COLUMBIA — For Columbia resident Jeremy Johnson, this holiday season doesn't hold great promise.
“We don’t have a holiday this year,” he said.
Johnson, who is unemployed, is one of 2 million Americans set to lose extended unemployment benefits by January unless Congress reverses course and restores them.
Missouri's unemployment rate hovers around 9.3 percent, just below the national average of 9.8 percent.
For Johnson, a 32-year-old former cook and graphic artist, the end of extended benefits means that securing a job becomes even more vital — but not any easier.
“I’ve been looking for a job for a solid two months,” he said, flipping through an open folder stuffed with printed copies of his resume. He had just come from a job fair at the Boone County Family Support Division in Columbia.
“If you’ve got a job, hold on to it,” Johnson advised.
The job market is heavily stacked against job seekers, said Robin Acree, director of Grass Roots Organizing in Mexico, Mo. There are about five job seekers for each open job in Missouri, which is near the national median, she said.
Although Missouri's unemployment rate is below the national average, Acree does not think the rate accurately reflects the actual level of unemployment in and around Columbia.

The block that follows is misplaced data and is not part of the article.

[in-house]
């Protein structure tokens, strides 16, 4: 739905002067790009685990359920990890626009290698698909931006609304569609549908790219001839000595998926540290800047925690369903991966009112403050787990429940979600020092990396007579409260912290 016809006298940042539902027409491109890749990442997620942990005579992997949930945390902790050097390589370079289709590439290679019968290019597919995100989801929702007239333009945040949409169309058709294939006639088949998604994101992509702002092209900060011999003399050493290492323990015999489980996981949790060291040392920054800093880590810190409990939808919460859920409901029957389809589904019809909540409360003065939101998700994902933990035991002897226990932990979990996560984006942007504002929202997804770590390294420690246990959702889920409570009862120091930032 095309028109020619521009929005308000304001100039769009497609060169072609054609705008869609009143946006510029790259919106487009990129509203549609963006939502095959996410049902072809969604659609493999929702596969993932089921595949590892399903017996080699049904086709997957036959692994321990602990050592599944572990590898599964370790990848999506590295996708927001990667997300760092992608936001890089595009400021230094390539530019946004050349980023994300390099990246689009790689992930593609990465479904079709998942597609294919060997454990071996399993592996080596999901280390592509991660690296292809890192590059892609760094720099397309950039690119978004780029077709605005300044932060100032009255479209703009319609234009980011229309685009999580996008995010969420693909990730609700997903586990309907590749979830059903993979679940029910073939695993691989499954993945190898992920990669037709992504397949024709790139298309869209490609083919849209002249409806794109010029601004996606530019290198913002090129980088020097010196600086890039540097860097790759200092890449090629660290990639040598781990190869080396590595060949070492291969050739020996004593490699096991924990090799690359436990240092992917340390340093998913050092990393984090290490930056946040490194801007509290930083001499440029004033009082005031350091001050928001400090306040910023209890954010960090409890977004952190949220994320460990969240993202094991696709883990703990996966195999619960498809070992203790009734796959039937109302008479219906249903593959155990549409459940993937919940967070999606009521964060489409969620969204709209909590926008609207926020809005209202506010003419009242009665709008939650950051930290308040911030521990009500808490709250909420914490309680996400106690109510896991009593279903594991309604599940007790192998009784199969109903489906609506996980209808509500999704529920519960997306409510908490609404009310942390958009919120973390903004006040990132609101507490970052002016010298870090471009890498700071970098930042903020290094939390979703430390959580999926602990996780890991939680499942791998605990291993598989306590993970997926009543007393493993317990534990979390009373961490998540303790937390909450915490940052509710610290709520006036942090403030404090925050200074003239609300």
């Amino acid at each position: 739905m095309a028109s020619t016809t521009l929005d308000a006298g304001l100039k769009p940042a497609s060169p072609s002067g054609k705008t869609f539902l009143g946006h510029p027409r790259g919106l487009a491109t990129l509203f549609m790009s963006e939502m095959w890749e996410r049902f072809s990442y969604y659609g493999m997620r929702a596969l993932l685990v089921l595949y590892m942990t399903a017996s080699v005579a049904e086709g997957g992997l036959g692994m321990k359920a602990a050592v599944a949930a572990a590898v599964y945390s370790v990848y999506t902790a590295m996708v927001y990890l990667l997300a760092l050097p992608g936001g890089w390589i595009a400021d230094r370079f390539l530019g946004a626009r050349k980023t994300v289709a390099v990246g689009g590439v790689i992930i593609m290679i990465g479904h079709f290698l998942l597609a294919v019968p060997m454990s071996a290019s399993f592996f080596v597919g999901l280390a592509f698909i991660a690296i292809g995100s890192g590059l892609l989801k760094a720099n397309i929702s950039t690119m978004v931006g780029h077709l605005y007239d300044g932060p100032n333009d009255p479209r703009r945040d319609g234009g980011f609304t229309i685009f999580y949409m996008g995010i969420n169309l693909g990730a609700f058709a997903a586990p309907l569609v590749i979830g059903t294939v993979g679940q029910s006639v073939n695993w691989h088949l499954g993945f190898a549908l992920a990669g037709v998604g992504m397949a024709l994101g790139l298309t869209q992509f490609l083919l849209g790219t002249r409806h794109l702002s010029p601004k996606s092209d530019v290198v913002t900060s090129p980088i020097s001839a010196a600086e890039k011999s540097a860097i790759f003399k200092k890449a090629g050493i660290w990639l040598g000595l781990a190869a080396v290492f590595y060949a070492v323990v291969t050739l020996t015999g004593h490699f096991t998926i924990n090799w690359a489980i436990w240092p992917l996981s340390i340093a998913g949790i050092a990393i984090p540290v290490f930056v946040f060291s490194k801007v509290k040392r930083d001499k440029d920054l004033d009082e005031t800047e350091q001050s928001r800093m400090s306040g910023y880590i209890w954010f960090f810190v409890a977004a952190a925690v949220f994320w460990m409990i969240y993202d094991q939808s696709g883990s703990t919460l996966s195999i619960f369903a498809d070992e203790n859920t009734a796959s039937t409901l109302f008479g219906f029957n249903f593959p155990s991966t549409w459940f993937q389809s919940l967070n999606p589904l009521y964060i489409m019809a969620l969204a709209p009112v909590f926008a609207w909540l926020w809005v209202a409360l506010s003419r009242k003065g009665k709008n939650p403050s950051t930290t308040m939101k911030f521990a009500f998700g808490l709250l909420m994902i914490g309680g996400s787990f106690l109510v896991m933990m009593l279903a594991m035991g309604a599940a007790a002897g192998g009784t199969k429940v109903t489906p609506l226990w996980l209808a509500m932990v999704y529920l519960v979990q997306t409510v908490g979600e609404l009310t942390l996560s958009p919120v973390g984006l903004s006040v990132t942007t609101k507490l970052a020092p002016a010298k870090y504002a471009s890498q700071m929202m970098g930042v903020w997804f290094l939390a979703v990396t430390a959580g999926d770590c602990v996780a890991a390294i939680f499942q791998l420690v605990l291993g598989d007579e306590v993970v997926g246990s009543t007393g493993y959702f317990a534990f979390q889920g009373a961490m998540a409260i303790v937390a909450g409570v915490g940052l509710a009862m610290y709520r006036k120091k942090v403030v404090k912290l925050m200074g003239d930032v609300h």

“This doesn’t count all the people that lost jobs with the plants that closed around here that have deepened the level of recession,” she said.
Columbia resident Karla Wentzel, 33, is also anticipating a harsher winter than usual.
Wentzel, a greenhouse worker at Wilson’s Garden Center in Columbia, will be unemployed in two weeks after the company’s seasonal layoffs.
“Last winter, I had some cushioning” in the form of savings that have since dwindled," she said. “This winter, I don’t have that. People are in survival mode.”
Wentzel, who plans to resume working at Wilson’s Garden Center in the spring, hopes to find a retail job to tide her over. She would like the job to be close to her home and preferably downtown, she said, because her car isn't running well.
Wentzel was flummoxed when she heard about Congress’ decision.
“Someone said we need to focus on more important things,” she said. “I would say there’s a lot of people out there who think surviving is important.”
Acree also criticized Congress.
“During the holiday season, charitableness and compassion used to be a quality you saw from your elected,” Acree said. “This is just a blatant act of disrespect to families that are suffering.”